HC Deb 13 December 1976 vol 922 cc963-4
47. Mr. Fletcher-Cooke,

asked the Attorney-General whether, following the statements of the Secretary of State for the Home Department on 22nd November, he now intends to give his fiat for prosecutions under the Official Secrets Act only for those cases which would remain offences if the legislation envisaged by the Home Secretary reaches the statute book.

The Attorney-General

No, Sir. I shall continue to consider each case on its merits in deciding whether it would be in the public interest to consent to a prosecution. It will be open to me in appropriate cases to regard my right hon. Friend's statement and the general wel- come given to it as indicative of the public interest.

Mr. Fletcher-Cooke

Does the Attorney-General recollect that the Home Secretary said he was making this early announcement so that the public should know what the prosecution policy was likely to be? If that is the case, is it not a strange constitutional position that the Attorney-General will take into account legislation which will not be on the statute book for at least two years and which might not reach it at all in the form prophesied by the Home Secretary?

The Attorney-General

I read with care what my right hon. Friend the Home Secretary said in answer to three separate questions on this matter. It did not seem to me that, adding them together, he said anything constitutionally wrong or improper. However, I have given my answer to the hon. and learned Gentleman and I hope he agrees that that is constitutionally proper.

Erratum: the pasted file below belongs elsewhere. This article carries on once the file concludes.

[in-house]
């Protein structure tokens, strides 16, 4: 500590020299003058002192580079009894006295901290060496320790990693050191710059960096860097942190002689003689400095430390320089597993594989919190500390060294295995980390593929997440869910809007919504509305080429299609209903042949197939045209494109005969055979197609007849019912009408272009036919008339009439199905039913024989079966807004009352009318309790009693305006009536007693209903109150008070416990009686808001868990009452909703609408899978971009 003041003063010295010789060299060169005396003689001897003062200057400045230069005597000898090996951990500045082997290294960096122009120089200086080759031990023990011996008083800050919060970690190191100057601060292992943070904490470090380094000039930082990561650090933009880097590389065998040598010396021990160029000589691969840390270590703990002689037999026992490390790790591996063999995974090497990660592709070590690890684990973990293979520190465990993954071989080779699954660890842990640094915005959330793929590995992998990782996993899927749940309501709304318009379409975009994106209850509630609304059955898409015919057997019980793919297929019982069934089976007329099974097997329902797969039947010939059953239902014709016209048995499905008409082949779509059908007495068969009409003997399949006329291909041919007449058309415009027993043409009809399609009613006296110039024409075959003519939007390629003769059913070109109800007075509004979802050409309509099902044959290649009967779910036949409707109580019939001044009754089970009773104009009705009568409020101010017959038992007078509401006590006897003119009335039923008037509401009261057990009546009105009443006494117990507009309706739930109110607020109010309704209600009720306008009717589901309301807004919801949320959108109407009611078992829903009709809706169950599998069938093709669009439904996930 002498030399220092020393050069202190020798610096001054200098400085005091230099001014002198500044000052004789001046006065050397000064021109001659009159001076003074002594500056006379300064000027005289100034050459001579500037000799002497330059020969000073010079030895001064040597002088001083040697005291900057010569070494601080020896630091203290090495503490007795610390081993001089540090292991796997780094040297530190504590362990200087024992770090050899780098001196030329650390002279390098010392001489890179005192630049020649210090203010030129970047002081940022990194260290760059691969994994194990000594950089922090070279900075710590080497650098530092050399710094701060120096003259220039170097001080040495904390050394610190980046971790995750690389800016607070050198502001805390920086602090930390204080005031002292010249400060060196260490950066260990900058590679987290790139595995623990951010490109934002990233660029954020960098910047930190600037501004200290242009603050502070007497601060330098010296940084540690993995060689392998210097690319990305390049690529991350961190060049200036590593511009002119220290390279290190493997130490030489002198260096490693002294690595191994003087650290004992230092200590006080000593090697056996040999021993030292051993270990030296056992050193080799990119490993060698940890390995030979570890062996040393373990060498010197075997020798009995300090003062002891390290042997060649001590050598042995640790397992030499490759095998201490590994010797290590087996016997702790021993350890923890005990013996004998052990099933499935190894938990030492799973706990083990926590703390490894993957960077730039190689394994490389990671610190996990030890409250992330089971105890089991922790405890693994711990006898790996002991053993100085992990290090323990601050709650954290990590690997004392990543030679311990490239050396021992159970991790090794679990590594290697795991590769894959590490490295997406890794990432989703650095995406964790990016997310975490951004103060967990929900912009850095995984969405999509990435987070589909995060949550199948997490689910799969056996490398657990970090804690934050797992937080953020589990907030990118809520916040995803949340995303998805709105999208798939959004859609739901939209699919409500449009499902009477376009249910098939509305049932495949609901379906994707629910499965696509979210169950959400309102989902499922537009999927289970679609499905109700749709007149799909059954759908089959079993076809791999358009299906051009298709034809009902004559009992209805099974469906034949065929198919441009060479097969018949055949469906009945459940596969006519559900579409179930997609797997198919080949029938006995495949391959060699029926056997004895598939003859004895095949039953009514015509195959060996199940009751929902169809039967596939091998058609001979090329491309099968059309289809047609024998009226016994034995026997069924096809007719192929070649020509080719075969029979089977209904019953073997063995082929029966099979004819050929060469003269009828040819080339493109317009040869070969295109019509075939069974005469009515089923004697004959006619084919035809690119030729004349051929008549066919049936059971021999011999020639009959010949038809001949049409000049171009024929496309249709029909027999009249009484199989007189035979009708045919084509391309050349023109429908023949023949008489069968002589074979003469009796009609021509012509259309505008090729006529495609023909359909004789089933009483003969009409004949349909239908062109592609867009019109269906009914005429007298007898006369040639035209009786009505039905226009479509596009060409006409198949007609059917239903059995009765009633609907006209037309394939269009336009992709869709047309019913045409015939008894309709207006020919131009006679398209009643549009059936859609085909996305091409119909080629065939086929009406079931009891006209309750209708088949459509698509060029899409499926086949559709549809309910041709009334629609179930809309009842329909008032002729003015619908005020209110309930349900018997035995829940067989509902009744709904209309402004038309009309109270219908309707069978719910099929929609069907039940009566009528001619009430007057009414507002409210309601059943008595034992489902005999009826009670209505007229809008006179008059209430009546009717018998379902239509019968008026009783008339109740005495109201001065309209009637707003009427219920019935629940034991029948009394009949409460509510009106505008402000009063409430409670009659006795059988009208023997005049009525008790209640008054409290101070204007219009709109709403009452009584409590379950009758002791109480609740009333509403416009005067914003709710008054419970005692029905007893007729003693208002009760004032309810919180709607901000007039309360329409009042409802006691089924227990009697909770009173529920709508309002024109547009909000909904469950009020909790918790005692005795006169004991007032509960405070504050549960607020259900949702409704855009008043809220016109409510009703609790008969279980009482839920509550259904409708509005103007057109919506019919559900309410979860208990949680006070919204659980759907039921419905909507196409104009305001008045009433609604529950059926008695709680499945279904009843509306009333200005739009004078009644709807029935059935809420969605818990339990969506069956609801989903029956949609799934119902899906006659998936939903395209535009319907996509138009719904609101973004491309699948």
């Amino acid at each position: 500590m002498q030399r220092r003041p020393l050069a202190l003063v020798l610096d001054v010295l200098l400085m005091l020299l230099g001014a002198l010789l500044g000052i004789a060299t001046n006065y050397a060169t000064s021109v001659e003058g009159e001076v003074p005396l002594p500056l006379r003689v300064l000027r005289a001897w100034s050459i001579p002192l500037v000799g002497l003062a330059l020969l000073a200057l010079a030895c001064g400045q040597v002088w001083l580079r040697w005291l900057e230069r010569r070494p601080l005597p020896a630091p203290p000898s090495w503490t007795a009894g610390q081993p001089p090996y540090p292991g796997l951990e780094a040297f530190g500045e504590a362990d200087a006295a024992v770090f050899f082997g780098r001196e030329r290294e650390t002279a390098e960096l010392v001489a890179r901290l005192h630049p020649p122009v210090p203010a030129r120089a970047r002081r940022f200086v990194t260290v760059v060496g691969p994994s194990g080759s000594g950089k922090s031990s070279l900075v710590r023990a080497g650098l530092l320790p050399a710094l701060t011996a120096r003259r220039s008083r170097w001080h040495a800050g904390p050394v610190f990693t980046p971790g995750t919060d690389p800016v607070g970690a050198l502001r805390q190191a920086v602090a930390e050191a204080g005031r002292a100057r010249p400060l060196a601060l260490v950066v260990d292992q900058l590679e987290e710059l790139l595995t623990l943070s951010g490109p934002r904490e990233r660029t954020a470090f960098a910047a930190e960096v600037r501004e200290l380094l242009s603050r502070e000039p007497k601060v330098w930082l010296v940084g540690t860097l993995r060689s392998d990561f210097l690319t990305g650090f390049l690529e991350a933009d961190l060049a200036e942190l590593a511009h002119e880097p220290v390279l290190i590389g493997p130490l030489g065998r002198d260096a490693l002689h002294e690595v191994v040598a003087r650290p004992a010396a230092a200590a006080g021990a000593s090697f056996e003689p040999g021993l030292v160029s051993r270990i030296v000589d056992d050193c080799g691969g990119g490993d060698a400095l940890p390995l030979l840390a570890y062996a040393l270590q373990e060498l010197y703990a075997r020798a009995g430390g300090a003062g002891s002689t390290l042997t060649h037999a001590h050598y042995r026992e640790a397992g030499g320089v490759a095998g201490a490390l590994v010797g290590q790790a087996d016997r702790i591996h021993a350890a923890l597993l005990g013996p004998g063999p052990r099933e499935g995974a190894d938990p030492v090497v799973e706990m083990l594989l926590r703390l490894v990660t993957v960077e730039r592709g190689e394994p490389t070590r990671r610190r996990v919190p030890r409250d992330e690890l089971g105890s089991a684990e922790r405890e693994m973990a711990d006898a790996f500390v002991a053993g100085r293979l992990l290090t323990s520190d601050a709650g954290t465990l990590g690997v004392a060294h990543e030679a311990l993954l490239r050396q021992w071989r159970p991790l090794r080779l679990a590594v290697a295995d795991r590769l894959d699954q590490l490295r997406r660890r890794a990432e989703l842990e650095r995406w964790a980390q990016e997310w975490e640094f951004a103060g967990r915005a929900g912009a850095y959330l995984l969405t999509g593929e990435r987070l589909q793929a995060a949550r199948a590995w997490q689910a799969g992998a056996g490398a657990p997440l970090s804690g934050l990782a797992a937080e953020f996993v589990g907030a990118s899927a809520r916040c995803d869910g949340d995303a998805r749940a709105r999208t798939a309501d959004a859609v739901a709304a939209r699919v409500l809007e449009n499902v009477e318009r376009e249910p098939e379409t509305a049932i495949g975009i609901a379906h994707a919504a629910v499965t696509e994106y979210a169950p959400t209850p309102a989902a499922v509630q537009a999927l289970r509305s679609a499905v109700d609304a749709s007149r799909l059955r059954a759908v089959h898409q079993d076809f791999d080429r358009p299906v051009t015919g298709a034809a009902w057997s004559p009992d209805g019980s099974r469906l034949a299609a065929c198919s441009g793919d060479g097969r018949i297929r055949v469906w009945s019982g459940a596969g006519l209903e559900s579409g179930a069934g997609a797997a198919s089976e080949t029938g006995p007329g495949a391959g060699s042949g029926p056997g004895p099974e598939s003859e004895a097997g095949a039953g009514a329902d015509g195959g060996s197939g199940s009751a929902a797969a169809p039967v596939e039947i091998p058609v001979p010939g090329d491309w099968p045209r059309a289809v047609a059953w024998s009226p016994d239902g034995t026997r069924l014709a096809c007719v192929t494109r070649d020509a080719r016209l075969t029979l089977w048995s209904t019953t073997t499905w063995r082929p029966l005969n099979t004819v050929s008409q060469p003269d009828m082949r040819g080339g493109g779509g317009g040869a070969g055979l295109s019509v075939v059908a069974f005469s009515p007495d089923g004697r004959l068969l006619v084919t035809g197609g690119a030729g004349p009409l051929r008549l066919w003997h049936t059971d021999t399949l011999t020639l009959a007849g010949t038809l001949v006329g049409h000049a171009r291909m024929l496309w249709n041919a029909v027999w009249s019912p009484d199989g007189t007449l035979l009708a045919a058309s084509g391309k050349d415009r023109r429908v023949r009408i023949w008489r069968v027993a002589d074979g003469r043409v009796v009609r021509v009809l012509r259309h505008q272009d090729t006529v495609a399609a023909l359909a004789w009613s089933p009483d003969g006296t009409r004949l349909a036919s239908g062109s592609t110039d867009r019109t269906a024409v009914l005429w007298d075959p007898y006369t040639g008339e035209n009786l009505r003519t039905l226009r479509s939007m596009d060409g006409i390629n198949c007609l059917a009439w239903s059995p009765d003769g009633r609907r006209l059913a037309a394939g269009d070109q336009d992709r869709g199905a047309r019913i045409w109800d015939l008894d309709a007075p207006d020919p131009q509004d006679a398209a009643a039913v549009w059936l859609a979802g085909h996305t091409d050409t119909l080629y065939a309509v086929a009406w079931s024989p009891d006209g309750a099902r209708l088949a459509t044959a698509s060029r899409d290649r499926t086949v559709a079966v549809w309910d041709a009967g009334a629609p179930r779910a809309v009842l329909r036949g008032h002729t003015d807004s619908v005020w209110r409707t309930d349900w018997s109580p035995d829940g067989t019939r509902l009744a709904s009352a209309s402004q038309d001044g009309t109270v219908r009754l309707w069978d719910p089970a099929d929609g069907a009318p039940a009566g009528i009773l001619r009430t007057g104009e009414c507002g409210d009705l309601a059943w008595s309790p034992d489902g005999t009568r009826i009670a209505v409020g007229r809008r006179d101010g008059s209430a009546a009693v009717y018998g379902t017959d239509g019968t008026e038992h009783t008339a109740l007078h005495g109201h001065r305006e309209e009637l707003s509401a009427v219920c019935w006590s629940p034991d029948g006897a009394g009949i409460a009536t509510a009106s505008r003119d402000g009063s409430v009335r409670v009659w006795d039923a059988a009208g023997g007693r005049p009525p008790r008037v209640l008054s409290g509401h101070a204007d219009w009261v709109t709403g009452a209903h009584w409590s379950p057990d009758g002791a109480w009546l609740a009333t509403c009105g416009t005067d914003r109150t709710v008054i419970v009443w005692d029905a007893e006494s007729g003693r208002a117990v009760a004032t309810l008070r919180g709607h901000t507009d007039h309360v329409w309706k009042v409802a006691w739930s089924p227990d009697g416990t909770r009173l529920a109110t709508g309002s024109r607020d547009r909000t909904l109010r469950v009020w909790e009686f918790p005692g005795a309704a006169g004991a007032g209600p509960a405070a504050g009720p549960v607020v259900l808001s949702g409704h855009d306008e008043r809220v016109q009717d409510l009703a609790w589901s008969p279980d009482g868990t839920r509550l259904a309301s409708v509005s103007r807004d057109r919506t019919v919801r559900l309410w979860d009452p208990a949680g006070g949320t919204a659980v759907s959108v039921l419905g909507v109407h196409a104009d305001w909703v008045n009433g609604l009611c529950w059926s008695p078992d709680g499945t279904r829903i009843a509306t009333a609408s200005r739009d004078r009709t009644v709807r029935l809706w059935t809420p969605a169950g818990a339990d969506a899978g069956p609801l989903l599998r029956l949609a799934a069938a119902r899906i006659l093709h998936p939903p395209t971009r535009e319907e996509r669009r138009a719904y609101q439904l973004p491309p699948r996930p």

Sir David Renton

In exercising his fiat whether to grant a prosecution under the Official Secrets Act, does the right hon. and learned Genleman consider himself bound by statute or does he consider that he has a completely free and political discretion which might involve the exercise of dispensing powers about which he should be very careful?

The Attorney-General

I am always very careful about these matters. There have been few prosecutions under this section during my period of office. There are two separate matters. I have to be satisfied, first, that there is evidence to support the charge and, secondly, that it is in the public interest to give my consent. I invariably consider both those issues with great care and separately.